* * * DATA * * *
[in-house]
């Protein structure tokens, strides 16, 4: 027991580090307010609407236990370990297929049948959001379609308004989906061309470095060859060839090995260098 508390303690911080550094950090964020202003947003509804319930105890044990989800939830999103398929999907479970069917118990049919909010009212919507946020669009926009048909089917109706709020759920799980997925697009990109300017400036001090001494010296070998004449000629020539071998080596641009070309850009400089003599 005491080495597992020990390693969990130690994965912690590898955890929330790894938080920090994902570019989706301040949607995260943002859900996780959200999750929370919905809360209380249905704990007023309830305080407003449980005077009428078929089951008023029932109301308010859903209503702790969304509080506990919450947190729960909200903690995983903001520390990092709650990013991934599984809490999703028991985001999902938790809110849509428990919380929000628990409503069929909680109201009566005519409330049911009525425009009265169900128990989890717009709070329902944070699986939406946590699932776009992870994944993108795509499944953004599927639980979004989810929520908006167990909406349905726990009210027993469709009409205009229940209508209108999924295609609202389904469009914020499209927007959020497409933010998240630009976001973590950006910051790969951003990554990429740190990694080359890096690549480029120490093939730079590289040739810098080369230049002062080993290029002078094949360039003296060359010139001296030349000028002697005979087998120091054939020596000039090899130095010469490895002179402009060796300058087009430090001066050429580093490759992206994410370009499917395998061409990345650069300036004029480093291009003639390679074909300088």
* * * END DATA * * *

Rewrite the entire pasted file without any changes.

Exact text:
[in-house]
């Protein structure tokens, strides 16, 4: 027991580090307010609407236990370990297929049948959001379609308004989906061309470095060859060839090995260098 508390303690911080550094950090964020202003947003509804319930105890044990989800939830999103398929999907479970069917118990049919909010009212919507946020669009926009048909089917109706709020759920799980997925697009990109300017400036001090001494010296070998004449000629020539071998080596641009070309850009400089003599 005491080495597992020990390693969990130690994965912690590898955890929330790894938080920090994902570019989706301040949607995260943002859900996780959200999750929370919905809360209380249905704990007023309830305080407003449980005077009428078929089951008023029932109301308010859903209503702790969304509080506990919450947190729960909200903690995983903001520390990092709650990013991934599984809490999703028991985001999902938790809110849509428990919380929000628990409503069929909680109201009566005519409330049911009525425009009265169900128990989890717009709070329902944070699986939406946590699932776009992870994944993108795509499944953004599927639980979004989810929520908006167990909406349905726990009210027993469709009409205009229940209508209108999924295609609202389904469009914020499209927007959020497409933010998240630009976001973590950006910051790969951003990554990429740190990694080359890096690549480029120490093939730079590289040739810098080369230049002062080993290029002078094949360039003296060359010139001296030349000028002697005979087998120091054939020596000039090899130095010469490895002179402009060796300058087009430090001066050429580093490759992206994410370009499917395998061409990345650069300036004029480093291009003639390679074909300088």